Rock Creek begins just about 1-mile (1.6 km) west-southwest of Worley. Like Little Latah Creek, it is in the vicinity of 10 miles (16 km) long. The creek turns west from its headwaters and begins to parallel its North Fork, which flows south then turns west from its headwaters at Plummer. The North Fork is actually longer than the mainstream, although it carries only a slight amount of water when they join. The creek then crosses the state border and flows west of Rockford, then turns west then north, crossing under State Route 27, entering a narrow gorge similar to that of Latah Creek. After meandering in the down cut gorge for a while, the creek straightens out and heads west-northwest, spilling into Latah Creek after turning sharply south just southwest of Duncan.
Latah Creek can be divided into three distinct geological regions; these are a small section of its upper headwaters, a long and broad valley, and channeled scablands. In its headwaters, the creek flows through the foothills of the Rocky Mountains, specifically in those of the Clearwater Mountains. The topography here are steep ridges and peaks dissected by deep, forested close-to-bedrock valleys, drained by rocky and steep mountain streams, with a light covering of soil. After its mountainous headwaters, the creek passes through the much more rounded, older Palouse Hills. Below the deep loess in the Palouse Hills, a basalt layer separates the creek from groundwater, which finally rises to meet stream elevation at the Washington-Idaho state border. Most of the creek from where it turns north at Sanders to about 20 miles (32 km) upstream of its mouth flows in a broad and shallow, arid valley atop several hundred feet of alluvial deposits. In the final 20 miles (32 km), the Latah Creek watershed intersects the Channeled Scablands, which were formed by the Missoula Floods that inundated the area after an ice dam on the Clark Fork Pend Oreille River, during the last Ice Age, was breached. The floods have deposited "terraces", otherwise known as "backflood deposits", which the creek has eroded through, creating steep and unstable gravel slopes topped by sheer cliffs. Near Spokane, the creek turns to the northwest in a nearly straight line; this is caused by a strike-slip fault named Latah Creek Fault.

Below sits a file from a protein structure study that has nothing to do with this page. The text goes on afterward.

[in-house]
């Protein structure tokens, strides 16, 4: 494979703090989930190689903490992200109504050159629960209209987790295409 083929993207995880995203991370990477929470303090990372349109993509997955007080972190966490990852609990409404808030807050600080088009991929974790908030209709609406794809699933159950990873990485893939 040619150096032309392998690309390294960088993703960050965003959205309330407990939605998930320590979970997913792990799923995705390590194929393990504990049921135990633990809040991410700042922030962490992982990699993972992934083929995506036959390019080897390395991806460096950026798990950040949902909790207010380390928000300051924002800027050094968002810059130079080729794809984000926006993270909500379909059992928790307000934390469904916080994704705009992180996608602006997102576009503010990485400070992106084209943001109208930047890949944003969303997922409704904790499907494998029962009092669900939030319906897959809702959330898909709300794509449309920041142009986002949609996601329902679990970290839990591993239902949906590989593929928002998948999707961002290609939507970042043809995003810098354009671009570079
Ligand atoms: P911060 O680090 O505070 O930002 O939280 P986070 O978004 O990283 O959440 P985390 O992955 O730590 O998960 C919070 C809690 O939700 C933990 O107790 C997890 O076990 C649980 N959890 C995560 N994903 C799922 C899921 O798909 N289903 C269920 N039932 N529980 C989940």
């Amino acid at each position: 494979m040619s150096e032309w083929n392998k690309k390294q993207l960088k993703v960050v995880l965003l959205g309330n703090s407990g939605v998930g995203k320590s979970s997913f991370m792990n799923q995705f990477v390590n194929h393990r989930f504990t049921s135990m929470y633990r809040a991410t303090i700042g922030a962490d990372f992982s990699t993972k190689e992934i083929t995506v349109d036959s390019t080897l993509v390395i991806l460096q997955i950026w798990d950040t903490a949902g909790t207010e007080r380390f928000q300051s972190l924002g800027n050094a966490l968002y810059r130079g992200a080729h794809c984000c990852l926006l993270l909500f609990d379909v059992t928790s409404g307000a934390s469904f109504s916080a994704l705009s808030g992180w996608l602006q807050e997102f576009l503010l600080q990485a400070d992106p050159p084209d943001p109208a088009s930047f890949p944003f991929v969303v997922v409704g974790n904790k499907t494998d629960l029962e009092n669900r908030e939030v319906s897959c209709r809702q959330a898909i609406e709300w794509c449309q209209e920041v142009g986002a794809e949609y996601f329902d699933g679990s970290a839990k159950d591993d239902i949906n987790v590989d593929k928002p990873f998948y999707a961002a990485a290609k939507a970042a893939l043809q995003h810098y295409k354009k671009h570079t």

The watershed of Latah Creek covers 673 square miles (1,740 km2), stretching from southeast to northwest and straddling the Washington-Idaho state border. The mostly semiarid basin is divided mostly among forests and agriculture, with small towns spread along the length of the creek and its tributaries. The largest city, Spokane, is located at the junction of Latah Creek and the Spokane River. Except for its upper headwaters and the canyon it flows through in its final few miles, the creek flows in an open plain surrounded by low hills, and originally would form meanders and braided streams across this wide floodplain. The conversion of the floodplain to agricultural uses, however, forced the creek to flow in a straighter course. As a result, erosion and turbidity in the creek has increased, while water quality and habitat have decreased. At its mouth, Latah Creek has been known to contribute up to 90 percent of the flow of the downstream Spokane, and as low as 1 percent.
The small drainage divide on the east side of the watershed separates Latah Creek from streams draining into Coeur d'Alene Lake and the St. Joe River, including Plummer Creek. Tributaries flowing off this divide into Latah Creek (right-bank tributaries) include Little Latah Creek, Rattlers Run Creek, Rock Creek and California Creek. Left-bank tributaries include Marshall Creek and North Pine Creek. The watershed is bordered on the south by that of the Palouse River, and on the west, Hole-In-The-Ground Creek, a tributary of the Palouse, and on the northwest, Deep Creek, a tributary of the Spokane. Roads paralleling Latah Creek include (from mouth to headwaters) U.S. Highway 195, Latah Creek Road, Spangle-Waverly Road, Washington State Route 27, and Idaho State Route 95. There are no dams on the mainstem of Latah Creek.
Agricultural land use covers 212,880 acres (861.5 km2) of the Latah Creek watershed, followed by 119,490 acres (483.6 km2) of forest. Urban areas within the Latah Creek basin cover only 12,565 acres (50.85 km2). Because of its importance as a tributary to the Spokane, the pollution in Latah Creek directly affects the Spokane downstream of their confluence. The only Spokane River tributary larger or equal in size to Latah Creek is the Little Spokane River, which joins about 10 miles (16 km) downstream of Latah Creek. Although there are larger tributaries upstream of Coeur d'Alene Lake, the source of the Spokane River (including the St. Joe River and the Coeur d'Alene River) those do not directly feed the Spokane.